‘The list price of the RAPLAS platform is 250,000 EUR (294,000 USD), so we’re not talking throw away change here, it was a capital investment for an industrial machine, but it is also a very competitive price compared with equivalent machines on the market, with the added USP of the RAPLAS approach—consistent quality at the right price per part at production speed. The thing is, when you can prove the machine does this, the price of the system becomes less relevant because the returns are greater.’

While the formnext sale was a telling anecdote for RAPLAS, Martin went on to say that one of the biggest markets the company has identified is the foundry industry in China: ‘It’s huge and we have many companies from this sector engaging with us right now.’

This is because the RAPLAS sand printing machine, which utilizes the binder jetting process with the same philosophy of achieving the right cost, speed and quality performance with an open materials approach is garnering attention too, albeit not globally, but in Asia.

Although, on the logistics side, Martin made some pertinent observations: ‘These [sand printing] machines are huge systems and the material throughput is necessarily high. Hundreds of tons of sand and molds are not easy or economical to ship and actually, the volumes become more of an issue than the price of the materials. For this reason, we recommend placing the machine(s) close to the foundries’ production lines as possible.

‘We really think we are approaching this differently from the traditional AM vendor model, which offers fixed solutions and often are not flexible for the user. Part of what we are doing at RAPLAS is thinking outside of the box, without past constraints and this will filter down through different industries.’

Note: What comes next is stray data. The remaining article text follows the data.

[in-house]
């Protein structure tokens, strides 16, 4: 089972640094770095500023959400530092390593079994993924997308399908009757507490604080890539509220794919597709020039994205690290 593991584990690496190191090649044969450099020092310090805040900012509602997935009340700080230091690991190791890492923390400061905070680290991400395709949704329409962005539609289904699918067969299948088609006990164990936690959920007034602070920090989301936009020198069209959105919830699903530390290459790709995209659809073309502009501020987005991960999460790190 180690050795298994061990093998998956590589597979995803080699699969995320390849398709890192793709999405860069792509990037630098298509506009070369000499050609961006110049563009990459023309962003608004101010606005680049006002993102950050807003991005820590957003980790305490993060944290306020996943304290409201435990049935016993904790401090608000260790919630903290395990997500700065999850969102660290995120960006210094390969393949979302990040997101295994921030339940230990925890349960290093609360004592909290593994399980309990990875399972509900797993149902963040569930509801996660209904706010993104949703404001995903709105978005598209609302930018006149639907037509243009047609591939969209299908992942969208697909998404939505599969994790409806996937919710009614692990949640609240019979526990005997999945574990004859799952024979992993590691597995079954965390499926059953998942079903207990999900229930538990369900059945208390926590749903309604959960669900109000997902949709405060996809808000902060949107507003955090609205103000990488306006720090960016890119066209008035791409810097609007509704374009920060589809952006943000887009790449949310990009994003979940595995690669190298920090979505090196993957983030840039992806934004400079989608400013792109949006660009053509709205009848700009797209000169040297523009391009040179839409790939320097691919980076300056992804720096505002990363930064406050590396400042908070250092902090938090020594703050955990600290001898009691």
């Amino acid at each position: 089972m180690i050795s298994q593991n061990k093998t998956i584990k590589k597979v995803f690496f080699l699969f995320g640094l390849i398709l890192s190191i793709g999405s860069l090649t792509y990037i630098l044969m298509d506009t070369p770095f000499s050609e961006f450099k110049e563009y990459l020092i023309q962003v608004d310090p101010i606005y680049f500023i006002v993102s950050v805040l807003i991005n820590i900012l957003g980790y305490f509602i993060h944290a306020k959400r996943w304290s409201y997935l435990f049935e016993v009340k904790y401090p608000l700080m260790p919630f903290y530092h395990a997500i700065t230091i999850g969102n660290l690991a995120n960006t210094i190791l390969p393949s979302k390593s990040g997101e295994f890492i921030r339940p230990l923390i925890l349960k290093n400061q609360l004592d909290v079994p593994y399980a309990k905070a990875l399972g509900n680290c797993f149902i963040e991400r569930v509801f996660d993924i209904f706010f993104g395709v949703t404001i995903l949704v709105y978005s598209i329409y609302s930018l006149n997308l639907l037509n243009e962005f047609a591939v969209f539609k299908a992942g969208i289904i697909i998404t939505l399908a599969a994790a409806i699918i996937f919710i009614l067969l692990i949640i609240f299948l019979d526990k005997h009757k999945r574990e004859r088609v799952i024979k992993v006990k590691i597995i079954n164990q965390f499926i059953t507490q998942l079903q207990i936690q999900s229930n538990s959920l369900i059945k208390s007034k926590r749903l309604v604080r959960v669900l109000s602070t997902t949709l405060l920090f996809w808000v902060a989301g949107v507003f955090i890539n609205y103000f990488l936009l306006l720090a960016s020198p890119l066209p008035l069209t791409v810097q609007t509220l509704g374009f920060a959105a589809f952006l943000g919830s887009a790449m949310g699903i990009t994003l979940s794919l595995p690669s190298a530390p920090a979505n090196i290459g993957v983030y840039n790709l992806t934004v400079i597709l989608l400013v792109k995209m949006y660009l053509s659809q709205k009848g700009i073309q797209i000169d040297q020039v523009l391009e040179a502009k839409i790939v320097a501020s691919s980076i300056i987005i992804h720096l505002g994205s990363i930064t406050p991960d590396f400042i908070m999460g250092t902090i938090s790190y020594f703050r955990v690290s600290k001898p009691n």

He provided an example: ‘Take the jewelry sector. 3D printing has made a huge impact in this sector, not as a comprehensive solution, but as part of the manufacturing solution. It eliminated one of the most tricky and time-consuming parts of the process [—namely hand carving and machining wax models—] and has proved to be an invaluable tool. AM can do the same for many other industries too, where it can be implemented at one or two pinch points of the production process. Specifically, where it makes sense, and this is the conversation we need to have with manufacturers to make it real for them. This notion that AM can solve production on its own is nonsense—it’s a really valuable part of the solution and when applied in the right way the savings can be massive.’

On metal, RAPLAS is due to unveil its metal platform next year and it is scheduled to be at the Rapid show in the US. Martin expanded: ‘I believe that [SLA] is still the gold standard though. Regardless of the headlines and the vast stands of the metal vendors at shows like formnext. Resin is still the most accepted additive process with big manufacturers.

‘Sand is becoming more accepted, and metal is still a few steps behind as it still needs more proving and costs are still high. We hope to have an impact here because a large percentage of the global metal manufacturing market is focused on aluminum and steel and that’s where we are going to focus too. It’s where the main production markets are and if we can once again demonstrate our comprehensive philosophy with this platform as with the resin and sand platforms, then manufacturers will soon see they have a capable alternative with sensible economics.’

As of today, RAPLAS has sold ~30 systems worldwide, with 20+ of them installed in multiple sectors, but this is just the beginning. Martin summed it up well: ‘The rate of change over the next 30 years with AM is going to be so much faster than the first 30 years. It’s going to be quite a ride.’

About Rachel Park

Rachel is a passionate advocate of additive manufacturing/3D printing technologies and the industry that has sprung up around it. However, as the hype and hyperbole has gathered momentum, her aim is always to offer a reasoned voice in the midst of inflated expectations and to cut through the noise in order to provide a realistic outlook of how things are.